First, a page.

MPEG artefacts were not a problem for this transfer, what with the pristine state of the source material and the bitrate usually being over seven megabits a second. Film-to-video artefacts are a little more problematic, however, due to the abundance of sharp fine lines in the image, which shimmer ever-so-slightly whenever the camera is in motion. Standout examples of aliasing can be found at 4:39, 6:23, 8:25, and 25:24, which were quite mild by any standards other than those set in this transfer. In nine out of ten cases, the aliasing was so minor that it could easily go unnoticed by the more casual viewer, but it was frequently present. I have little doubt, however, that this picture would look absolutely perfect on a progressive display. There were no film artefacts found in the transfer.
This disc is RSDL formatted, with the layer change taking place at 63:02. This is just after a vehicle in use by the Roughnecks goes into what appears to be a cave, and it is probably the best place the layer change could have been put. It is very brief and not at all disruptive to the flow of the film.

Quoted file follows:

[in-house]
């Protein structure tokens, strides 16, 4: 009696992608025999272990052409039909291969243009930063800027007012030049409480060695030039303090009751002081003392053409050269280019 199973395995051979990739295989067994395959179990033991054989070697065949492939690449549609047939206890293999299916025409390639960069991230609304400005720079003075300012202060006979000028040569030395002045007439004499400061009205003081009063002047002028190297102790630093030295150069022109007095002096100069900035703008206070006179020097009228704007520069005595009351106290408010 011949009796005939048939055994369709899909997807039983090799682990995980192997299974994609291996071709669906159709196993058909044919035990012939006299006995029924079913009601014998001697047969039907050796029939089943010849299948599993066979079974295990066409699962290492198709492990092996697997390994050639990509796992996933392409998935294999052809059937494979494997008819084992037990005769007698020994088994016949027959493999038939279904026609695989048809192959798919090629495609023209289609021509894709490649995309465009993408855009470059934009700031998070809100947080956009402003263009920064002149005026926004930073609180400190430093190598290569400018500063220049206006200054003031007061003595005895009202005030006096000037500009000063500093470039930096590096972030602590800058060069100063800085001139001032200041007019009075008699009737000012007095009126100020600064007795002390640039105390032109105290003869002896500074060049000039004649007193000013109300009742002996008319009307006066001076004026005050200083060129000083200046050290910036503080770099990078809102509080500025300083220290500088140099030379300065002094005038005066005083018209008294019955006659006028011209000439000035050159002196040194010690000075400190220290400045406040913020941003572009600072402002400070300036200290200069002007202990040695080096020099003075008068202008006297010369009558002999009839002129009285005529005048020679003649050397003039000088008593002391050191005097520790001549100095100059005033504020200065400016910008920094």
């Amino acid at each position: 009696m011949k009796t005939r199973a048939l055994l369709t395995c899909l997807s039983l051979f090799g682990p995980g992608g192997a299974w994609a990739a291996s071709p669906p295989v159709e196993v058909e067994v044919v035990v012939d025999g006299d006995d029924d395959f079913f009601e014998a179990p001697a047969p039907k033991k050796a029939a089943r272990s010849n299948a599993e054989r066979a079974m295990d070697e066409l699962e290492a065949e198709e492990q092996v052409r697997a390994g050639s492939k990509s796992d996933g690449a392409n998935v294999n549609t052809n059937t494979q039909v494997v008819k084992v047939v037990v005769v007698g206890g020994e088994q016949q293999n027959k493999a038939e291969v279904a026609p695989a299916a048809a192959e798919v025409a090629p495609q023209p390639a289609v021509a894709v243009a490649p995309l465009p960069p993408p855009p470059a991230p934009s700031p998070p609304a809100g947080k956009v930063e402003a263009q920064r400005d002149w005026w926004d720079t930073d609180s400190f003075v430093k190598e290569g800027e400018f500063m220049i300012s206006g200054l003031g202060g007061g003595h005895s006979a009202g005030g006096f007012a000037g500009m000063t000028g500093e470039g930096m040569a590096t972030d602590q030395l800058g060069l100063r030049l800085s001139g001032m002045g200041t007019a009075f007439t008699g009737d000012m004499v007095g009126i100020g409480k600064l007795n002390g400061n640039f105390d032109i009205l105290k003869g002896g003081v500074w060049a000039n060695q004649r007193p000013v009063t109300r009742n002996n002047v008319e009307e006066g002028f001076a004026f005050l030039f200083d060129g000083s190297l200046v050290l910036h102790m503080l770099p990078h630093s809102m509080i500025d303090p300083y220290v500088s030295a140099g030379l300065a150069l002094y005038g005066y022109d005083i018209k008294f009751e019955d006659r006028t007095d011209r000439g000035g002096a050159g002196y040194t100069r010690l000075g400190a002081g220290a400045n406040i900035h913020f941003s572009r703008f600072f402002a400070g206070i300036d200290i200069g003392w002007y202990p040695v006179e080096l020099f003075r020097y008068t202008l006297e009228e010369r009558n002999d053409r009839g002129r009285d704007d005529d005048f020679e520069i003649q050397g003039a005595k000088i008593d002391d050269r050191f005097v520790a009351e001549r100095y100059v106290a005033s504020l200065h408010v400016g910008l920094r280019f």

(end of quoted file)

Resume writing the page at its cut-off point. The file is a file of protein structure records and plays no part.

The dialogue is clear and easy to understand at all times, without any limits being imposed by the actors. This comes as little surprise, given that the actors were chosen only for their voice talents, which are quite obvious in spite of the hammy dialogue they are often called upon to recite. There were no discernible problems with audio sync at any time, either.
The music in this collection of episodes is credited to Wayne Boon and Jim Latham, and basically is a more contemporary version of the militaristic themes that accompanied the film. The score adds to the video game feel of the series, sounding quite a lot like the music that was included in the original Command And Conquer, especially the hilarious Fight, Win, Prevail theme. Comparisons between the score music in this series and that provided by Basil Poledouris for the film are going to be inevitable. In my view, the score provided for this series fits the mood of the story extremely well, but it is nowhere near as exceptional as the score found in the film.